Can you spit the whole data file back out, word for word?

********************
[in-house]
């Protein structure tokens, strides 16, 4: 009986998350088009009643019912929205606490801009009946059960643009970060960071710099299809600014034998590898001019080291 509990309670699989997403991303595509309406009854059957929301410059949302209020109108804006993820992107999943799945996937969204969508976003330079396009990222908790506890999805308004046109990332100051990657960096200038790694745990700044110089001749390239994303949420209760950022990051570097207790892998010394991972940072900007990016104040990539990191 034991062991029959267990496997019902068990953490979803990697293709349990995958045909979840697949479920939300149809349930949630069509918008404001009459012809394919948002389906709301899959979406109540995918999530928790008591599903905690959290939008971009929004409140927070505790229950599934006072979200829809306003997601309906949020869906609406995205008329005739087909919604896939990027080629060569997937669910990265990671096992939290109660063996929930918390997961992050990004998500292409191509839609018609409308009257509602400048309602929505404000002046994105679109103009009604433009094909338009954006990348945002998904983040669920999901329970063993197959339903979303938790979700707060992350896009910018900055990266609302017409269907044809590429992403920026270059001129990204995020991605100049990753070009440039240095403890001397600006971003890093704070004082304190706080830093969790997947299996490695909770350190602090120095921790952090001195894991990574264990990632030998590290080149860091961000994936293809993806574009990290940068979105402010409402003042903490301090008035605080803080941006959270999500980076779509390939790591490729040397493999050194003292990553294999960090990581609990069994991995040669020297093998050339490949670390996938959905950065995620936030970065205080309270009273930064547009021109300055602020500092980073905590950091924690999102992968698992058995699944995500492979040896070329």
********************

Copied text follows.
[in-house]
């Protein structure tokens, strides 16, 4: 009986998350088009009643019912929205606490801009009946059960643009970060960071710099299809600014034998590898001019080291 509990309670699989997403991303595509309406009854059957929301410059949302209020109108804006993820992107999943799945996937969204969508976003330079396009990222908790506890999805308004046109990332100051990657960096200038790694745990700044110089001749390239994303949420209760950022990051570097207790892998010394991972940072900007990016104040990539990191 034991062991029959267990496997019902068990953490979803990697293709349990995958045909979840697949479920939300149809349930949630069509918008404001009459012809394919948002389906709301899959979406109540995918999530928790008591599903905690959290939008971009929004409140927070505790229950599934006072979200829809306003997601309906949020869906609406995205008329005739087909919604896939990027080629060569997937669910990265990671096992939290109660063996929930918390997961992050990004998500292409191509839609018609409308009257509602400048309602929505404000002046994105679109103009009604433009094909338009954006990348945002998904983040669920999901329970063993197959339903979303938790979700707060992350896009910018900055990266609302017409269907044809590429992403920026270059001129990204995020991605100049990753070009440039240095403890001397600006971003890093704070004082304190706080830093969790997947299996490695909770350190602090120095921790952090001195894991990574264990990632030998590290080149860091961000994936293809993806574009990290940068979105402010409402003042903490301090008035605080803080941006959270999500980076779509390939790591490729040397493999050194003292990553294999960090990581609990069994991995040669020297093998050339490949670390996938959905950065995620936030970065205080309270009273930064547009021109300055602020500092980073905590950091924690999102992968698992058995699944995500492979040896070329």